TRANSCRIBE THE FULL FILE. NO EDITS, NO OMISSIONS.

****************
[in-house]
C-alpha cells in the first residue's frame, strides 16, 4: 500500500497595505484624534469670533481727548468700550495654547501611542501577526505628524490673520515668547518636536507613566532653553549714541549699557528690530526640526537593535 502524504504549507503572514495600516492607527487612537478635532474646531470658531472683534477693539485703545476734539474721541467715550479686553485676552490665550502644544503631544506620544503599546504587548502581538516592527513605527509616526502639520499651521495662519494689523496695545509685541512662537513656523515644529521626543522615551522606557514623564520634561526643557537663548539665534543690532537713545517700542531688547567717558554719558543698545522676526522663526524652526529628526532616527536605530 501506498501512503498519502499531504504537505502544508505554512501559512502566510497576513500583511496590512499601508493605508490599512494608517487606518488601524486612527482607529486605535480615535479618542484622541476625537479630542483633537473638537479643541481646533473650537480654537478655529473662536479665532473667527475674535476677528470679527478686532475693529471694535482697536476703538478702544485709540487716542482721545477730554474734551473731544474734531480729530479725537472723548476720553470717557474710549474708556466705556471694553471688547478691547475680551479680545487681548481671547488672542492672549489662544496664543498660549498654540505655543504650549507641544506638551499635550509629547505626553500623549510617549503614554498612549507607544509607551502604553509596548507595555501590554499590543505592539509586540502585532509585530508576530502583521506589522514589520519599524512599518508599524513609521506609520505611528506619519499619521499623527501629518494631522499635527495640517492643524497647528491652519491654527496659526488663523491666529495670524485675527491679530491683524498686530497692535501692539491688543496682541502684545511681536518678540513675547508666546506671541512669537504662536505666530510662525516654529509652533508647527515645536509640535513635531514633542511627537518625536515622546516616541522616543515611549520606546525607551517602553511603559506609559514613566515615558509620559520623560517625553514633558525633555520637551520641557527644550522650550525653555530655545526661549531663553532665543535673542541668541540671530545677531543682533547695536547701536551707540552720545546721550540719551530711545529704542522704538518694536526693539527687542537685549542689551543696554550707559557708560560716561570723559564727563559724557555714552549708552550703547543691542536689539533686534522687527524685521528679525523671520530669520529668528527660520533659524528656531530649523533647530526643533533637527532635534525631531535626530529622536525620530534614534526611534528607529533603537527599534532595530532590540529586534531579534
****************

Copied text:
[in-house]
C-alpha cells in the first residue's frame, strides 16, 4: 500500500497595505484624534469670533481727548468700550495654547501611542501577526505628524490673520515668547518636536507613566532653553549714541549699557528690530526640526537593535 502524504504549507503572514495600516492607527487612537478635532474646531470658531472683534477693539485703545476734539474721541467715550479686553485676552490665550502644544503631544506620544503599546504587548502581538516592527513605527509616526502639520499651521495662519494689523496695545509685541512662537513656523515644529521626543522615551522606557514623564520634561526643557537663548539665534543690532537713545517700542531688547567717558554719558543698545522676526522663526524652526529628526532616527536605530 501506498501512503498519502499531504504537505502544508505554512501559512502566510497576513500583511496590512499601508493605508490599512494608517487606518488601524486612527482607529486605535480615535479618542484622541476625537479630542483633537473638537479643541481646533473650537480654537478655529473662536479665532473667527475674535476677528470679527478686532475693529471694535482697536476703538478702544485709540487716542482721545477730554474734551473731544474734531480729530479725537472723548476720553470717557474710549474708556466705556471694553471688547478691547475680551479680545487681548481671547488672542492672549489662544496664543498660549498654540505655543504650549507641544506638551499635550509629547505626553500623549510617549503614554498612549507607544509607551502604553509596548507595555501590554499590543505592539509586540502585532509585530508576530502583521506589522514589520519599524512599518508599524513609521506609520505611528506619519499619521499623527501629518494631522499635527495640517492643524497647528491652519491654527496659526488663523491666529495670524485675527491679530491683524498686530497692535501692539491688543496682541502684545511681536518678540513675547508666546506671541512669537504662536505666530510662525516654529509652533508647527515645536509640535513635531514633542511627537518625536515622546516616541522616543515611549520606546525607551517602553511603559506609559514613566515615558509620559520623560517625553514633558525633555520637551520641557527644550522650550525653555530655545526661549531663553532665543535673542541668541540671530545677531543682533547695536547701536551707540552720545546721550540719551530711545529704542522704538518694536526693539527687542537685549542689551543696554550707559557708560560716561570723559564727563559724557555714552549708552550703547543691542536689539533686534522687527524685521528679525523671520530669520529668528527660520533659524528656531530649523533647530526643533533637527532635534525631531535626530529622536525620530534614534526611534528607529533603537527599534532595530532590540529586534531579534